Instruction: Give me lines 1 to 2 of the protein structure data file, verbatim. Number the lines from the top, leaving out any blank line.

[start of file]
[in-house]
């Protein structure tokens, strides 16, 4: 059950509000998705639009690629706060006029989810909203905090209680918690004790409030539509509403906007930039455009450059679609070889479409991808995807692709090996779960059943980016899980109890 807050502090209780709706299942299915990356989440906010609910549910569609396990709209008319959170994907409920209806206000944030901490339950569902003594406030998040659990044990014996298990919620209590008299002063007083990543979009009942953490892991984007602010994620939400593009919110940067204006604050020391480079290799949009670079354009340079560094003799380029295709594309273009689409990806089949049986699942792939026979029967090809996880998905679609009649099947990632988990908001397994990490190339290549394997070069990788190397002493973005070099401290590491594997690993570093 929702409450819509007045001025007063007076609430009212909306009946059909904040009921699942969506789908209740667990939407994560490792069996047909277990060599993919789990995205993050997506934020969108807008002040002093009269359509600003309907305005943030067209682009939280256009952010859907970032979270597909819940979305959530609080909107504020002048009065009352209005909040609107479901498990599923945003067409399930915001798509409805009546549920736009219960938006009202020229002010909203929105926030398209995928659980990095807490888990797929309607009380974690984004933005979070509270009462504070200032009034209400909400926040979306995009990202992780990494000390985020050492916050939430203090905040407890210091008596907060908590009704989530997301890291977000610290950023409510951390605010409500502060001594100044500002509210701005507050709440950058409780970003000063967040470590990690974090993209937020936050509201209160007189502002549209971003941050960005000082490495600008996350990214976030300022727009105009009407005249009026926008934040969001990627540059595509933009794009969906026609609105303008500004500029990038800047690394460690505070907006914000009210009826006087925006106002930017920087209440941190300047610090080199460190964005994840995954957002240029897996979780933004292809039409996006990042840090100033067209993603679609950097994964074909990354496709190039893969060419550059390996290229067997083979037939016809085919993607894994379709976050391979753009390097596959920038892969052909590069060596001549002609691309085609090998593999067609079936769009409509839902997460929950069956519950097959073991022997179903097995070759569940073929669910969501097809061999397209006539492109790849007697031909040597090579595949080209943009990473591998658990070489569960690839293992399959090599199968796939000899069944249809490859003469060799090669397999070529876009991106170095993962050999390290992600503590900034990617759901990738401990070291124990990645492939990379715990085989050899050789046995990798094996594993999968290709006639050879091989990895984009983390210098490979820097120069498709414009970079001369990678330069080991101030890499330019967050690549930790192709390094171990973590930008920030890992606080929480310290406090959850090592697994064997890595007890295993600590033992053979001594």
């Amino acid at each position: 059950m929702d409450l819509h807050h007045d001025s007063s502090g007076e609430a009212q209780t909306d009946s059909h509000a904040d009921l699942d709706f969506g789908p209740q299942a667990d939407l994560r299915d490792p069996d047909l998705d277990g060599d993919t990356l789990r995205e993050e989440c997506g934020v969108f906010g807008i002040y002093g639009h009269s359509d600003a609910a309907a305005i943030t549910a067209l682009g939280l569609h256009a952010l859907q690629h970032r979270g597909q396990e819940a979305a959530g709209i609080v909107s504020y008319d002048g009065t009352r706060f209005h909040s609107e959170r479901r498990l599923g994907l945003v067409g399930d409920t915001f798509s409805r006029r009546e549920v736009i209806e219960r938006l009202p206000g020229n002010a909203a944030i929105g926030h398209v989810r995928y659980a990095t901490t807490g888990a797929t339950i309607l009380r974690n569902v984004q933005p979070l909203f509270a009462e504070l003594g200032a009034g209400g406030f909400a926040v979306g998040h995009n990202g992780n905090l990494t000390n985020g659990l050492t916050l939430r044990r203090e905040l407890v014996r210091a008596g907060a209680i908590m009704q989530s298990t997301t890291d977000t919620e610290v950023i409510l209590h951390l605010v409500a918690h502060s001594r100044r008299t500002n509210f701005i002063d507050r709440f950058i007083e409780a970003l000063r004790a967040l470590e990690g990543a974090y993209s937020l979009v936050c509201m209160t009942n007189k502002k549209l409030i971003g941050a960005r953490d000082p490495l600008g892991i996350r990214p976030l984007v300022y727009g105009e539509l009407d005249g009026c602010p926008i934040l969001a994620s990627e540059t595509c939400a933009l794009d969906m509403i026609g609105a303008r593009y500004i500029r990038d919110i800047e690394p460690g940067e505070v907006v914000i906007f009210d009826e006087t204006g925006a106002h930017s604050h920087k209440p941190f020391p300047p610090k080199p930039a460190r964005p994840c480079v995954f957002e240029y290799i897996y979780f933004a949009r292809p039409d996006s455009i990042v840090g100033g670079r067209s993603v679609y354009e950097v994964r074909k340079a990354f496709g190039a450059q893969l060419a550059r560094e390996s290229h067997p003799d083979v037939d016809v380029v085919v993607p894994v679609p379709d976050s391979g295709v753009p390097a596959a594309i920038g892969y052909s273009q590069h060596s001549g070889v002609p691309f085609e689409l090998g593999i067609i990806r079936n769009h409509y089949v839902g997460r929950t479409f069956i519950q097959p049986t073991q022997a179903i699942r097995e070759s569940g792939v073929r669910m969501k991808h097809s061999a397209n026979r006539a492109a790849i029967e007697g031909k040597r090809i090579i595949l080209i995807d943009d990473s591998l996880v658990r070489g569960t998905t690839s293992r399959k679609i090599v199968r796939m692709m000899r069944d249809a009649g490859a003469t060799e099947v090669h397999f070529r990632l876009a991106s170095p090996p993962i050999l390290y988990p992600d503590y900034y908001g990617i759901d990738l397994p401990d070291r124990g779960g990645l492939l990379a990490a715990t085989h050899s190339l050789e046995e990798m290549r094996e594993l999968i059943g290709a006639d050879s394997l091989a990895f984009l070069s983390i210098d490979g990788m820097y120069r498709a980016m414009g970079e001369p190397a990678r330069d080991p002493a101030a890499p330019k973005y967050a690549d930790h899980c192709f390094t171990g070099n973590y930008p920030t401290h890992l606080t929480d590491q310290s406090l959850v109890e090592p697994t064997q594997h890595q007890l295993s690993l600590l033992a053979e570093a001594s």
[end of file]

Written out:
[in-house]
């Protein structure tokens, strides 16, 4: 059950509000998705639009690629706060006029989810909203905090209680918690004790409030539509509403906007930039455009450059679609070889479409991808995807692709090996779960059943980016899980109890 807050502090209780709706299942299915990356989440906010609910549910569609396990709209008319959170994907409920209806206000944030901490339950569902003594406030998040659990044990014996298990919620209590008299002063007083990543979009009942953490892991984007602010994620939400593009919110940067204006604050020391480079290799949009670079354009340079560094003799380029295709594309273009689409990806089949049986699942792939026979029967090809996880998905679609009649099947990632988990908001397994990490190339290549394997070069990788190397002493973005070099401290590491594997690993570093 929702409450819509007045001025007063007076609430009212909306009946059909904040009921699942969506789908209740667990939407994560490792069996047909277990060599993919789990995205993050997506934020969108807008002040002093009269359509600003309907305005943030067209682009939280256009952010859907970032979270597909819940979305959530609080909107504020002048009065009352209005909040609107479901498990599923945003067409399930915001798509409805009546549920736009219960938006009202020229002010909203929105926030398209995928659980990095807490888990797929309607009380974690984004933005979070509270009462504070200032009034209400909400926040979306995009990202992780990494000390985020050492916050939430203090905040407890210091008596907060908590009704989530997301890291977000610290950023409510951390605010409500502060001594100044500002509210701005507050709440950058409780970003000063967040470590990690974090993209937020936050509201209160007189502002549209971003941050960005000082490495600008996350990214976030300022727009105009009407005249009026926008934040969001990627540059595509933009794009969906026609609105303008500004500029990038800047690394460690505070907006914000009210009826006087925006106002930017920087209440941190300047610090080199460190964005994840995954957002240029897996979780933004292809039409996006990042840090100033067209993603679609950097994964074909990354496709190039893969060419550059390996290229067997083979037939016809085919993607894994379709976050391979753009390097596959920038892969052909590069060596001549002609691309085609090998593999067609079936769009409509839902997460929950069956519950097959073991022997179903097995070759569940073929669910969501097809061999397209006539492109790849007697031909040597090579595949080209943009990473591998658990070489569960690839293992399959090599199968796939000899069944249809490859003469060799090669397999070529876009991106170095993962050999390290992600503590900034990617759901990738401990070291124990990645492939990379715990085989050899050789046995990798094996594993999968290709006639050879091989990895984009983390210098490979820097120069498709414009970079001369990678330069080991101030890499330019967050690549930790192709390094171990973590930008920030890992606080929480310290406090959850090592697994064997890595007890295993600590033992053979001594």